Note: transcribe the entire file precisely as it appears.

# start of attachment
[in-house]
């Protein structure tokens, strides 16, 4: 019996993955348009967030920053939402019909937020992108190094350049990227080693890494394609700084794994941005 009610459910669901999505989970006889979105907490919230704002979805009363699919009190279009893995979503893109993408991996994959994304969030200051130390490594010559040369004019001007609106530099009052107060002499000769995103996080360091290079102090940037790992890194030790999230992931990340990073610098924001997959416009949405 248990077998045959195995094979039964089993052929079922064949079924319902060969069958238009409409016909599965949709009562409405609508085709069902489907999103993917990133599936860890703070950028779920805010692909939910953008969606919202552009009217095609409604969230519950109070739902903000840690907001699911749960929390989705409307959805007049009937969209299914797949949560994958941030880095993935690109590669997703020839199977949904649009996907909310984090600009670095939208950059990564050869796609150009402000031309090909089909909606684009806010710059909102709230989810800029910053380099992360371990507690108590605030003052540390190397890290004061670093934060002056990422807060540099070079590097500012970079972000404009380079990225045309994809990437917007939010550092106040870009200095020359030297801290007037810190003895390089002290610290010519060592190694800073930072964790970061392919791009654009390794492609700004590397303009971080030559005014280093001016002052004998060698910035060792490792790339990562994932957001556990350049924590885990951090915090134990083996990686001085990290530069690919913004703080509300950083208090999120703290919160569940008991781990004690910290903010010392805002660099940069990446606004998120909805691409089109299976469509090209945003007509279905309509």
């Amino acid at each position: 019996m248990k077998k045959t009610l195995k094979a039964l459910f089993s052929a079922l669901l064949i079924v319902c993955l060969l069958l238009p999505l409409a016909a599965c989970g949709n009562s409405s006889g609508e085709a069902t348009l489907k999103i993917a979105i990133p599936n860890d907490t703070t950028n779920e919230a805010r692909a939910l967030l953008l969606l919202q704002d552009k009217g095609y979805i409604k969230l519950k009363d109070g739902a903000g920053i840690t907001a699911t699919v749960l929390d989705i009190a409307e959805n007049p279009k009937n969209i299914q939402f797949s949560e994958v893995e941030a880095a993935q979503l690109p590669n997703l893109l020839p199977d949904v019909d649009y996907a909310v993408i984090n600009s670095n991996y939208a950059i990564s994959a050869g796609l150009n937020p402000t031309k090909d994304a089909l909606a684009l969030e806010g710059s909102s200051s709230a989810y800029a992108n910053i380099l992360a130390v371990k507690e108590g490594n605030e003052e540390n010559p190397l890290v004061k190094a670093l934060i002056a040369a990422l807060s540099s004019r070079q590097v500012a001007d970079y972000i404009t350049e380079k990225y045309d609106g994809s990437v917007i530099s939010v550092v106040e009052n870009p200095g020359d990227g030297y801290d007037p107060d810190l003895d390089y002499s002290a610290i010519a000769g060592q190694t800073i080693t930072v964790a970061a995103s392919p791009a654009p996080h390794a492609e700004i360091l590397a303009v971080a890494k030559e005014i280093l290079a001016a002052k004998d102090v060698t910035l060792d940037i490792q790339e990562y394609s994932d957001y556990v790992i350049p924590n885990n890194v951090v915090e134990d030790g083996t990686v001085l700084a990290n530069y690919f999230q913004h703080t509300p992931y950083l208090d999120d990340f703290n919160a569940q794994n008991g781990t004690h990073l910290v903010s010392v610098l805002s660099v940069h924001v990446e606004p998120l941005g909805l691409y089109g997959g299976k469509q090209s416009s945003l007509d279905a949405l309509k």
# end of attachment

[in-house]
């Protein structure tokens, strides 16, 4: 019996993955348009967030920053939402019909937020992108190094350049990227080693890494394609700084794994941005 009610459910669901999505989970006889979105907490919230704002979805009363699919009190279009893995979503893109993408991996994959994304969030200051130390490594010559040369004019001007609106530099009052107060002499000769995103996080360091290079102090940037790992890194030790999230992931990340990073610098924001997959416009949405 248990077998045959195995094979039964089993052929079922064949079924319902060969069958238009409409016909599965949709009562409405609508085709069902489907999103993917990133599936860890703070950028779920805010692909939910953008969606919202552009009217095609409604969230519950109070739902903000840690907001699911749960929390989705409307959805007049009937969209299914797949949560994958941030880095993935690109590669997703020839199977949904649009996907909310984090600009670095939208950059990564050869796609150009402000031309090909089909909606684009806010710059909102709230989810800029910053380099992360371990507690108590605030003052540390190397890290004061670093934060002056990422807060540099070079590097500012970079972000404009380079990225045309994809990437917007939010550092106040870009200095020359030297801290007037810190003895390089002290610290010519060592190694800073930072964790970061392919791009654009390794492609700004590397303009971080030559005014280093001016002052004998060698910035060792490792790339990562994932957001556990350049924590885990951090915090134990083996990686001085990290530069690919913004703080509300950083208090999120703290919160569940008991781990004690910290903010010392805002660099940069990446606004998120909805691409089109299976469509090209945003007509279905309509």
């Amino acid at each position: 019996m248990k077998k045959t009610l195995k094979a039964l459910f089993s052929a079922l669901l064949i079924v319902c993955l060969l069958l238009p999505l409409a016909a599965c989970g949709n009562s409405s006889g609508e085709a069902t348009l489907k999103i993917a979105i990133p599936n860890d907490t703070t950028n779920e919230a805010r692909a939910l967030l953008l969606l919202q704002d552009k009217g095609y979805i409604k969230l519950k009363d109070g739902a903000g920053i840690t907001a699911t699919v749960l929390d989705i009190a409307e959805n007049p279009k009937n969209i299914q939402f797949s949560e994958v893995e941030a880095a993935q979503l690109p590669n997703l893109l020839p199977d949904v019909d649009y996907a909310v993408i984090n600009s670095n991996y939208a950059i990564s994959a050869g796609l150009n937020p402000t031309k090909d994304a089909l909606a684009l969030e806010g710059s909102s200051s709230a989810y800029a992108n910053i380099l992360a130390v371990k507690e108590g490594n605030e003052e540390n010559p190397l890290v004061k190094a670093l934060i002056a040369a990422l807060s540099s004019r070079q590097v500012a001007d970079y972000i404009t350049e380079k990225y045309d609106g994809s990437v917007i530099s939010v550092v106040e009052n870009p200095g020359d990227g030297y801290d007037p107060d810190l003895d390089y002499s002290a610290i010519a000769g060592q190694t800073i080693t930072v964790a970061a995103s392919p791009a654009p996080h390794a492609e700004i360091l590397a303009v971080a890494k030559e005014i280093l290079a001016a002052k004998d102090v060698t910035l060792d940037i490792q790339e990562y394609s994932d957001y556990v790992i350049p924590n885990n890194v951090v915090e134990d030790g083996t990686v001085l700084a990290n530069y690919f999230q913004h703080t509300p992931y950083l208090d999120d990340f703290n919160a569940q794994n008991g781990t004690h990073l910290v903010s010392v610098l805002s660099v940069h924001v990446e606004p998120l941005g909805l691409y089109g997959g299976k469509q090209s416009s945003l007509d279905a949405l309509k």